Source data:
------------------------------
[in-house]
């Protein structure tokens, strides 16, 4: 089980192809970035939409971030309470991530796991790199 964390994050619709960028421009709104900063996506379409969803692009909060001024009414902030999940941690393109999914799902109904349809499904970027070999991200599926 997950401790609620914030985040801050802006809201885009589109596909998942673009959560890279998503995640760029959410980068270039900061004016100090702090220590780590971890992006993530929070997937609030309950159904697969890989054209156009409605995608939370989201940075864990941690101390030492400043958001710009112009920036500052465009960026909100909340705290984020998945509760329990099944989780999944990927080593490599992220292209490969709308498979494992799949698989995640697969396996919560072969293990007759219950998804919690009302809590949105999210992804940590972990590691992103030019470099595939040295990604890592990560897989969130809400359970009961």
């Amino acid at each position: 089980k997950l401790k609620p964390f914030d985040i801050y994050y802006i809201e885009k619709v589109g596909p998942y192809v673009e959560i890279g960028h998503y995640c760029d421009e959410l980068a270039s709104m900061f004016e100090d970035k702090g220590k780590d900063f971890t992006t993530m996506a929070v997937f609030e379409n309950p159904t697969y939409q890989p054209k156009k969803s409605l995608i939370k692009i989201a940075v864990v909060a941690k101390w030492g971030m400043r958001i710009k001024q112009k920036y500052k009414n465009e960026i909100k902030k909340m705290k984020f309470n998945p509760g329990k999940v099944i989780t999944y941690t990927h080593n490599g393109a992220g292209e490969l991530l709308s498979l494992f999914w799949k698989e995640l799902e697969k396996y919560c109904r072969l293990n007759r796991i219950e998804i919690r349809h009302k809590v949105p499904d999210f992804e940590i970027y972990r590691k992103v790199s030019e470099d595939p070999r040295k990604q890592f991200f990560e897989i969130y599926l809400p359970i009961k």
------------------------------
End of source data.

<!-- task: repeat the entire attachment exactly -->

[in-house]
């Protein structure tokens, strides 16, 4: 089980192809970035939409971030309470991530796991790199 964390994050619709960028421009709104900063996506379409969803692009909060001024009414902030999940941690393109999914799902109904349809499904970027070999991200599926 997950401790609620914030985040801050802006809201885009589109596909998942673009959560890279998503995640760029959410980068270039900061004016100090702090220590780590971890992006993530929070997937609030309950159904697969890989054209156009409605995608939370989201940075864990941690101390030492400043958001710009112009920036500052465009960026909100909340705290984020998945509760329990099944989780999944990927080593490599992220292209490969709308498979494992799949698989995640697969396996919560072969293990007759219950998804919690009302809590949105999210992804940590972990590691992103030019470099595939040295990604890592990560897989969130809400359970009961």
């Amino acid at each position: 089980k997950l401790k609620p964390f914030d985040i801050y994050y802006i809201e885009k619709v589109g596909p998942y192809v673009e959560i890279g960028h998503y995640c760029d421009e959410l980068a270039s709104m900061f004016e100090d970035k702090g220590k780590d900063f971890t992006t993530m996506a929070v997937f609030e379409n309950p159904t697969y939409q890989p054209k156009k969803s409605l995608i939370k692009i989201a940075v864990v909060a941690k101390w030492g971030m400043r958001i710009k001024q112009k920036y500052k009414n465009e960026i909100k902030k909340m705290k984020f309470n998945p509760g329990k999940v099944i989780t999944y941690t990927h080593n490599g393109a992220g292209e490969l991530l709308s498979l494992f999914w799949k698989e995640l799902e697969k396996y919560c109904r072969l293990n007759r796991i219950e998804i919690r349809h009302k809590v949105p499904d999210f992804e940590i970027y972990r590691k992103v790199s030019e470099d595939p070999r040295k990604q890592f991200f990560e897989i969130y599926l809400p359970i009961k």